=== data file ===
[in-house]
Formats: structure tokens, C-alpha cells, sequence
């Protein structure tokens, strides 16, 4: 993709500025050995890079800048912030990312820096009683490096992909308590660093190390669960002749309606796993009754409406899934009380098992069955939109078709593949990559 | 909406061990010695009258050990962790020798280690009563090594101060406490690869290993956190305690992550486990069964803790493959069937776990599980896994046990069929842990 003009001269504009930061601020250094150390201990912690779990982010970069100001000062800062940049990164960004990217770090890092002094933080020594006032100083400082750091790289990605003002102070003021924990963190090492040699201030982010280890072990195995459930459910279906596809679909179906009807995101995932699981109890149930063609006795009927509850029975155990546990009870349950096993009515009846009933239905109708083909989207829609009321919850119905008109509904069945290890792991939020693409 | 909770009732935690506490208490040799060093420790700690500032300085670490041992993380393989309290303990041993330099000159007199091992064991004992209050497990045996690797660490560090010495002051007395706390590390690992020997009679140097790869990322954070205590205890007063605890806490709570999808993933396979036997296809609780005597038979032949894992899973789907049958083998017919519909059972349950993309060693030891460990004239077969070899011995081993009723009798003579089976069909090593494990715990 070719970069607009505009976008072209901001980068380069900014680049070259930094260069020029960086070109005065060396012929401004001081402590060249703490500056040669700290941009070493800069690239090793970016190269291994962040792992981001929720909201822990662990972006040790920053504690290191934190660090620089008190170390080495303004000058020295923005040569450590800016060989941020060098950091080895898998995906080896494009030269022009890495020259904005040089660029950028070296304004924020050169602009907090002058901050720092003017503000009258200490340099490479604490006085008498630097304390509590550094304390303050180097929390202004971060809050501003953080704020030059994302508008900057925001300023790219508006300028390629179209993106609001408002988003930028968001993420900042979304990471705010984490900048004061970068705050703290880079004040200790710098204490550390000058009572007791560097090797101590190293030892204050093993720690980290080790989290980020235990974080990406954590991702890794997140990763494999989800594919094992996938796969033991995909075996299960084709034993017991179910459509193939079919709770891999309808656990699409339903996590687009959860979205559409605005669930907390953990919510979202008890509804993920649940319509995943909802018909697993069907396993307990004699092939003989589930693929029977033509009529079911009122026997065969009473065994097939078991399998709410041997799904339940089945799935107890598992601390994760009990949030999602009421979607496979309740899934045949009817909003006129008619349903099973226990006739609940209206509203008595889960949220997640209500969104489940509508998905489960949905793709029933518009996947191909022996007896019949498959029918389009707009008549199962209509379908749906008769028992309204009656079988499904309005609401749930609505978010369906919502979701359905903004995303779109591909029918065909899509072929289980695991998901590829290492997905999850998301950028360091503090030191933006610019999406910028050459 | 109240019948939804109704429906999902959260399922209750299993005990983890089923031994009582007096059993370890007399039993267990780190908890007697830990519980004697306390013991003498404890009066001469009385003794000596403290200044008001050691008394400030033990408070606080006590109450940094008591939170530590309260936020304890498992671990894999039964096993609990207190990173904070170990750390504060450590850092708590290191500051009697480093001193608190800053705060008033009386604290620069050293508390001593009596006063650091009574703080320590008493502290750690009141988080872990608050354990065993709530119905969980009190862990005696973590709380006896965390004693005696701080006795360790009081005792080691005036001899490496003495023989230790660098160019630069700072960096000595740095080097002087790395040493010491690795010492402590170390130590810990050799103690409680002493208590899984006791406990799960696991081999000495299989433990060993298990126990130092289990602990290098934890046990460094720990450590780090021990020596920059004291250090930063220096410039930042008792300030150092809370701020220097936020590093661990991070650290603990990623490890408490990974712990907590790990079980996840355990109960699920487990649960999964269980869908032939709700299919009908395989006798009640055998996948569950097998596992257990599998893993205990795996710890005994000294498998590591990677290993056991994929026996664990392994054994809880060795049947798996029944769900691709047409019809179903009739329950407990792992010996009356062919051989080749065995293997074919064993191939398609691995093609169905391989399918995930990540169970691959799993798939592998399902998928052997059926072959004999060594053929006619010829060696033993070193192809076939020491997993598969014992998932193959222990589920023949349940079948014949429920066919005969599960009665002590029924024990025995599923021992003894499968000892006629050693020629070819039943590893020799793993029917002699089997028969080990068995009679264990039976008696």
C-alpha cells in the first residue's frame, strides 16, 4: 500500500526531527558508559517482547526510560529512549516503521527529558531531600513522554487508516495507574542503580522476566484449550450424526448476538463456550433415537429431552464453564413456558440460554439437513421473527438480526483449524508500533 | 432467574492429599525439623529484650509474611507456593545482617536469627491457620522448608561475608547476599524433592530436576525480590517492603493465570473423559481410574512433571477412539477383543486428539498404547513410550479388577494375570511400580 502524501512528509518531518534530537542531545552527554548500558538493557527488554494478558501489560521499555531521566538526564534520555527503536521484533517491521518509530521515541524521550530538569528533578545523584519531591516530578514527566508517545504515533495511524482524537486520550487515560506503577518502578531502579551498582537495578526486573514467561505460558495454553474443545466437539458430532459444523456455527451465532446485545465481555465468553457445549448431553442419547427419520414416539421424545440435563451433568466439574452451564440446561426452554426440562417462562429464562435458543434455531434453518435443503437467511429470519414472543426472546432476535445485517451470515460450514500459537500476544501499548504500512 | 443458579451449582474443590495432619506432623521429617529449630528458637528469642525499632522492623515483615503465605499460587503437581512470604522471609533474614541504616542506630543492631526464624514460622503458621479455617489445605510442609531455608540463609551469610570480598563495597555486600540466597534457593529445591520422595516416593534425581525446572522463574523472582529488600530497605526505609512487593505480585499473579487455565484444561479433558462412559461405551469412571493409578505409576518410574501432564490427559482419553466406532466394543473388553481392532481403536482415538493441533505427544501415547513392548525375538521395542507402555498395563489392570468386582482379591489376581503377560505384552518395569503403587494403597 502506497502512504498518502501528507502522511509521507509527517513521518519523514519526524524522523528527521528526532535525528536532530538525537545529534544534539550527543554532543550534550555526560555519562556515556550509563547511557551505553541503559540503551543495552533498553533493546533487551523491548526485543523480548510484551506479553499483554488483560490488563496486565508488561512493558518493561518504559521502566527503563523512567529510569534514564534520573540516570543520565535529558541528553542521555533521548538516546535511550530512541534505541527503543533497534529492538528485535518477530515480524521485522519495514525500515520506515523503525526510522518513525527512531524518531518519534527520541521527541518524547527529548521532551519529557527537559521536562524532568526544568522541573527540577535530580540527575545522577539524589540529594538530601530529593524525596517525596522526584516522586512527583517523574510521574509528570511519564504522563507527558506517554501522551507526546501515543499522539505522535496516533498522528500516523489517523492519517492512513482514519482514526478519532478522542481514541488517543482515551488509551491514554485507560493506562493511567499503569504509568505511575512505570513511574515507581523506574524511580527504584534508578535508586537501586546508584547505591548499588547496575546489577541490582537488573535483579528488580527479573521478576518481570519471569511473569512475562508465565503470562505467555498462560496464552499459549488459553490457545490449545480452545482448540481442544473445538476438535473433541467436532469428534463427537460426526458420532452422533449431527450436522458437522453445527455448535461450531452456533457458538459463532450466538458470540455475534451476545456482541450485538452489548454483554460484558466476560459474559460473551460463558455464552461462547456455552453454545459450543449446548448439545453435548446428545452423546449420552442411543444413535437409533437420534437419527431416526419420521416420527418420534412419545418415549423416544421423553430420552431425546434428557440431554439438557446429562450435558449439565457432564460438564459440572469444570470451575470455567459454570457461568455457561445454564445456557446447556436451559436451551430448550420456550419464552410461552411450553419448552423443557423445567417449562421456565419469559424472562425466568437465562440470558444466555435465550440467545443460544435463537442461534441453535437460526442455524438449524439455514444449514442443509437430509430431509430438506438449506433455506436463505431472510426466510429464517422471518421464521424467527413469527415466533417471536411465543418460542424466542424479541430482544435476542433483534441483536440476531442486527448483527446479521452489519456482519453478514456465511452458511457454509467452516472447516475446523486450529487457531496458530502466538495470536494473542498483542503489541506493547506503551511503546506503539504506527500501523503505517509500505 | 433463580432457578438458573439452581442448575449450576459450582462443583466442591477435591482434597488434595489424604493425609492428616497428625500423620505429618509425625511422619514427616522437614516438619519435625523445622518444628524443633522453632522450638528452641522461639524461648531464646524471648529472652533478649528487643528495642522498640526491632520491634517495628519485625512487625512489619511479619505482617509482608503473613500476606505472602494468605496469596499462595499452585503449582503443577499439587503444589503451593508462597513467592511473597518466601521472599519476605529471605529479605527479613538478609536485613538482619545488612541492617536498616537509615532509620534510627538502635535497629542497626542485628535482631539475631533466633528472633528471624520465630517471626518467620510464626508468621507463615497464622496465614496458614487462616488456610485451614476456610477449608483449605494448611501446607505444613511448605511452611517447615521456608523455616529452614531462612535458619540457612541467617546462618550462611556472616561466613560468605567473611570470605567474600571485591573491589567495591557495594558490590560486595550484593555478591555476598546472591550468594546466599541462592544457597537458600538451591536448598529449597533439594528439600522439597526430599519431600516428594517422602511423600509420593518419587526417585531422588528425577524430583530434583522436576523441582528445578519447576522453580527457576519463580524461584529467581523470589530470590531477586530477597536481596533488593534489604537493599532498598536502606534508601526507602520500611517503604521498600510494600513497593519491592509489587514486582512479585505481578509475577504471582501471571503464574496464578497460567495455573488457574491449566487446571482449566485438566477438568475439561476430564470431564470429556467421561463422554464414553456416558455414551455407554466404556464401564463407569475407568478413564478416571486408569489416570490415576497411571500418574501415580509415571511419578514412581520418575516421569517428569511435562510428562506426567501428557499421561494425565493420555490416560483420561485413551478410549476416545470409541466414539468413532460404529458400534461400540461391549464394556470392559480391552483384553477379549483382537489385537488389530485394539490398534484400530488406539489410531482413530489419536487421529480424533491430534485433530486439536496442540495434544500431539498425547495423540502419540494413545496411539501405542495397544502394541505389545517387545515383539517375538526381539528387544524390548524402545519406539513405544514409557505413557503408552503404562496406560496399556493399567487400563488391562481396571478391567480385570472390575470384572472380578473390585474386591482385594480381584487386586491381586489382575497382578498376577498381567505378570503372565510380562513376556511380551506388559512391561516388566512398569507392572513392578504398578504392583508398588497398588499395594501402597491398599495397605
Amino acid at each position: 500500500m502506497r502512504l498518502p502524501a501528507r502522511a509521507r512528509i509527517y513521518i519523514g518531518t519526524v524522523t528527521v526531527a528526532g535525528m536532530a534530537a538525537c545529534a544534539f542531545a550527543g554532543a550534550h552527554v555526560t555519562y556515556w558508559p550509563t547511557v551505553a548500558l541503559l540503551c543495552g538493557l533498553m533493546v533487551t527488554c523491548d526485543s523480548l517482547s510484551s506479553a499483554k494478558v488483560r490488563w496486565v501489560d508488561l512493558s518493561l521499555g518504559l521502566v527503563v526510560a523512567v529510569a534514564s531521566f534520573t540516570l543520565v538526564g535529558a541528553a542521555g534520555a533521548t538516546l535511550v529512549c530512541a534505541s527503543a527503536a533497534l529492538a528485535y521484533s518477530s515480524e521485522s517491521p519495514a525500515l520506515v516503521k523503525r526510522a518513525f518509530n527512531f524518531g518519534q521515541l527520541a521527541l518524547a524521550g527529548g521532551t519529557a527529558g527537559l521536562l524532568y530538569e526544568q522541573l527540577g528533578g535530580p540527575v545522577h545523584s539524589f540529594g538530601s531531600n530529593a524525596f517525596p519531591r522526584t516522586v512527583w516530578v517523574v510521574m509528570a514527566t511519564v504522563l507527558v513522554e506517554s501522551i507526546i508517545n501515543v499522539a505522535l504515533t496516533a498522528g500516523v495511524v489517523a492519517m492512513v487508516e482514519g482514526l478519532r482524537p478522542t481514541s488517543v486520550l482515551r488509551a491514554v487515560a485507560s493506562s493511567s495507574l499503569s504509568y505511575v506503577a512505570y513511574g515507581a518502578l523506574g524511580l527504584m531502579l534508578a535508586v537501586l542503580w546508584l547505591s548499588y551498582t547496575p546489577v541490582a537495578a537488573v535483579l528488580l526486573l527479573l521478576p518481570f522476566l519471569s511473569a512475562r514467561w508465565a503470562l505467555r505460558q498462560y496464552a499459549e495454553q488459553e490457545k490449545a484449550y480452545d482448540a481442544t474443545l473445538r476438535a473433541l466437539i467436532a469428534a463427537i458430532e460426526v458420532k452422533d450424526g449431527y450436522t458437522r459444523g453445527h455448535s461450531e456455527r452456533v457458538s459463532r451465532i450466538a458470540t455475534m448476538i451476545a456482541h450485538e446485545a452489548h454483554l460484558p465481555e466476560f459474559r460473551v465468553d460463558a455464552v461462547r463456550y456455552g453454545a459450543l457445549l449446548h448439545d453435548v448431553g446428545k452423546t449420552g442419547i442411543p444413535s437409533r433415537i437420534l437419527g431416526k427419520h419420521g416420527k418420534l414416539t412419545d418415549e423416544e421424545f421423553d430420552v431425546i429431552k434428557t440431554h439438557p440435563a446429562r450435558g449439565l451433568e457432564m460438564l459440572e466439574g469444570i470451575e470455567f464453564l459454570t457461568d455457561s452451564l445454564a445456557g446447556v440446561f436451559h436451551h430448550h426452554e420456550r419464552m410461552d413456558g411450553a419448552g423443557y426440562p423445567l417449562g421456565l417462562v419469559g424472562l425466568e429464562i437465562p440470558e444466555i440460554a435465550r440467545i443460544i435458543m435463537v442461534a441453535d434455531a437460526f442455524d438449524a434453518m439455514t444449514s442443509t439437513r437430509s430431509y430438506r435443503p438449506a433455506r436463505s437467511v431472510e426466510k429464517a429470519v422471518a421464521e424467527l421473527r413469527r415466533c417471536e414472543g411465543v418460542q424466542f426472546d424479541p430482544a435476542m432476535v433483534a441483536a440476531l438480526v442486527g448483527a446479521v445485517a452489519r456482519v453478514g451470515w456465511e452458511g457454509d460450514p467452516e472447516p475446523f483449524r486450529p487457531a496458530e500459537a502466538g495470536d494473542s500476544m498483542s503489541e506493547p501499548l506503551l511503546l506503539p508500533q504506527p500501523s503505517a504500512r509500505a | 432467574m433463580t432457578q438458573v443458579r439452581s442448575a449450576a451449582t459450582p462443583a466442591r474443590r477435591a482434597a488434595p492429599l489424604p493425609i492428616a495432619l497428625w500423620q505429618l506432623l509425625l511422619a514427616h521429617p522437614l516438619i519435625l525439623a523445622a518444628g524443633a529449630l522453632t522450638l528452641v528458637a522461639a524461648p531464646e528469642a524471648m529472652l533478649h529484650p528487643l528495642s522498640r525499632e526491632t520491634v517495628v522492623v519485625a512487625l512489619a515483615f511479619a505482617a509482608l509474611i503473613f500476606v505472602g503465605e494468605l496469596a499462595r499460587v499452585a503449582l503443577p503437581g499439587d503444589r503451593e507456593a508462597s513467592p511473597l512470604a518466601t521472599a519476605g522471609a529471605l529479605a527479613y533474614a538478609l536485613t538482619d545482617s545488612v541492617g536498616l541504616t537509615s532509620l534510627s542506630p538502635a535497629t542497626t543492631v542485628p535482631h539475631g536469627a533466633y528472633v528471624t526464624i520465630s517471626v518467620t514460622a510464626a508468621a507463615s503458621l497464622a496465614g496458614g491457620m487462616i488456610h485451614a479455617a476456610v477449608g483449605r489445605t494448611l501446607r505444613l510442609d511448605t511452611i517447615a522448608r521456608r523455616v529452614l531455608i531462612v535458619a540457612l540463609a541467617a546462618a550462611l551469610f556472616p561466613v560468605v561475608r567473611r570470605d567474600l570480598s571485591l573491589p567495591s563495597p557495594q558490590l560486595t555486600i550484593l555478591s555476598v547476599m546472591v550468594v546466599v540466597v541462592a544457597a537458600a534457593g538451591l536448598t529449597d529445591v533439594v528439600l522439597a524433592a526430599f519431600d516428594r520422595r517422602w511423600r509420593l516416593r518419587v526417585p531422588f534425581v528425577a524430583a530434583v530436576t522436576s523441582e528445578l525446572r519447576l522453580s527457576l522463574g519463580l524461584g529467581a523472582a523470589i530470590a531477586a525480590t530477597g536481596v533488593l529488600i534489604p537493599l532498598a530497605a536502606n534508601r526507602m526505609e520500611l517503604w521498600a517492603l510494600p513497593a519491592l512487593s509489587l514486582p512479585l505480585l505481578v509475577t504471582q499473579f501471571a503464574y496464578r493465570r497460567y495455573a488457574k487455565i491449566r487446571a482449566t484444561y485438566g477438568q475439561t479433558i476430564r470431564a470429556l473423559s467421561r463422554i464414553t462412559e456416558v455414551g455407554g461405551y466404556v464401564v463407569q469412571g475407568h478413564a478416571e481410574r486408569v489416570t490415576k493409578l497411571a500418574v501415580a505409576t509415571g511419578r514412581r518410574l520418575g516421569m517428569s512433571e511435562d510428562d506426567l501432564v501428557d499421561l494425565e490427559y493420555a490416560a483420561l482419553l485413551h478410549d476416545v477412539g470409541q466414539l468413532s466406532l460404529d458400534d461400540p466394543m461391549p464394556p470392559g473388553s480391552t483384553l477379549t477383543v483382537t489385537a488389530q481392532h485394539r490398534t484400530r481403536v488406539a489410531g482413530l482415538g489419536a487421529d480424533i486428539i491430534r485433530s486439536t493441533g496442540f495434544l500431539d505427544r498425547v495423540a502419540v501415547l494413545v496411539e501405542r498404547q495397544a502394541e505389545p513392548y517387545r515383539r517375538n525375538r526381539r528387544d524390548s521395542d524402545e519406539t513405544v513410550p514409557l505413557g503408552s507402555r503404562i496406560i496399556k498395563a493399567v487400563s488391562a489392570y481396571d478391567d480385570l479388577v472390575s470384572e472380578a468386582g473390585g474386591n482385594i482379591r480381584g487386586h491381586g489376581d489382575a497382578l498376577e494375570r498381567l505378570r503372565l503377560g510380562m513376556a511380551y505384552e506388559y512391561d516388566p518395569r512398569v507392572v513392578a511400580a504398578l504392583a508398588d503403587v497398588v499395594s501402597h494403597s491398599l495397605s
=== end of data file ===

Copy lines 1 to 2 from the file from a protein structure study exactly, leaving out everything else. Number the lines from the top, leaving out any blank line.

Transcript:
[in-house]
Formats: structure tokens, C-alpha cells, sequence